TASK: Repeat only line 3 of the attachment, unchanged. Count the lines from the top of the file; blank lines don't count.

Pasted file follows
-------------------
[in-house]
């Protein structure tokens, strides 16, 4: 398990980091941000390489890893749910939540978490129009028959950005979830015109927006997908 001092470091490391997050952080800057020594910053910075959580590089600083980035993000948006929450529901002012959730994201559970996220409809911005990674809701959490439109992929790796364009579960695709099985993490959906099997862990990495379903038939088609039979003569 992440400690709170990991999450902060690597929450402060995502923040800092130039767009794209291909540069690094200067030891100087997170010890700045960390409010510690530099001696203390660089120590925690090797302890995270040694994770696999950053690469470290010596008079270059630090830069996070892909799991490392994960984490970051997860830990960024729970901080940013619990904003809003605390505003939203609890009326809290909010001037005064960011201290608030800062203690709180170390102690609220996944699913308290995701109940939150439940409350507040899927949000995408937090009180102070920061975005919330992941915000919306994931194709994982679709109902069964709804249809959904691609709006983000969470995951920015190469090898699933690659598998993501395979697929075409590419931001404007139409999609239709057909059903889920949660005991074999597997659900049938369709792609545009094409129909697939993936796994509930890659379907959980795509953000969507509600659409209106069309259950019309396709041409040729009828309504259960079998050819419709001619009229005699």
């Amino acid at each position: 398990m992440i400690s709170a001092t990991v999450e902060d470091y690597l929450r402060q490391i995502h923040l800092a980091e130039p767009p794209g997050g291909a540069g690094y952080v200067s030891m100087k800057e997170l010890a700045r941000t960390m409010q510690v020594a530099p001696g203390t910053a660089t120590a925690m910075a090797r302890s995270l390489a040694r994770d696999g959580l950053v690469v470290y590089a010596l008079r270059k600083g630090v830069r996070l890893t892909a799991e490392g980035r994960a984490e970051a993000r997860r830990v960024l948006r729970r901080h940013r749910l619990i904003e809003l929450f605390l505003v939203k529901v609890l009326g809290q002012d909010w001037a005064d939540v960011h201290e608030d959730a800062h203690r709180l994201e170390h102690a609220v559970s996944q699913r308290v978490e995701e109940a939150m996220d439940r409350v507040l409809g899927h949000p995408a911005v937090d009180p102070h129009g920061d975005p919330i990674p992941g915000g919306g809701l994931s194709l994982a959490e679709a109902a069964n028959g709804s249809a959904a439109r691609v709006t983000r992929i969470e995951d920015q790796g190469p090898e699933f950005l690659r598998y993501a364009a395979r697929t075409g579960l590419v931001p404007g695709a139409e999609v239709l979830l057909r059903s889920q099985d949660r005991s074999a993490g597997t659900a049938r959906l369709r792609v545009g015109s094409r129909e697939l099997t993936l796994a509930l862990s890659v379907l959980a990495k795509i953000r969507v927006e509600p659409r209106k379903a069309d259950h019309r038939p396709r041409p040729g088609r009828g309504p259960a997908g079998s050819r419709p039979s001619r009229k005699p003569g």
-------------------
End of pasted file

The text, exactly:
């Amino acid at each position: 398990m992440i400690s709170a001092t990991v999450e902060d470091y690597l929450r402060q490391i995502h923040l800092a980091e130039p767009p794209g997050g291909a540069g690094y952080v200067s030891m100087k800057e997170l010890a700045r941000t960390m409010q510690v020594a530099p001696g203390t910053a660089t120590a925690m910075a090797r302890s995270l390489a040694r994770d696999g959580l950053v690469v470290y590089a010596l008079r270059k600083g630090v830069r996070l890893t892909a799991e490392g980035r994960a984490e970051a993000r997860r830990v960024l948006r729970r901080h940013r749910l619990i904003e809003l929450f605390l505003v939203k529901v609890l009326g809290q002012d909010w001037a005064d939540v960011h201290e608030d959730a800062h203690r709180l994201e170390h102690a609220v559970s996944q699913r308290v978490e995701e109940a939150m996220d439940r409350v507040l409809g899927h949000p995408a911005v937090d009180p102070h129009g920061d975005p919330i990674p992941g915000g919306g809701l994931s194709l994982a959490e679709a109902a069964n028959g709804s249809a959904a439109r691609v709006t983000r992929i969470e995951d920015q790796g190469p090898e699933f950005l690659r598998y993501a364009a395979r697929t075409g579960l590419v931001p404007g695709a139409e999609v239709l979830l057909r059903s889920q099985d949660r005991s074999a993490g597997t659900a049938r959906l369709r792609v545009g015109s094409r129909e697939l099997t993936l796994a509930l862990s890659v379907l959980a990495k795509i953000r969507v927006e509600p659409r209106k379903a069309d259950h019309r038939p396709r041409p040729g088609r009828g309504p259960a997908g079998s050819r419709p039979s001619r009229k005699p003569g």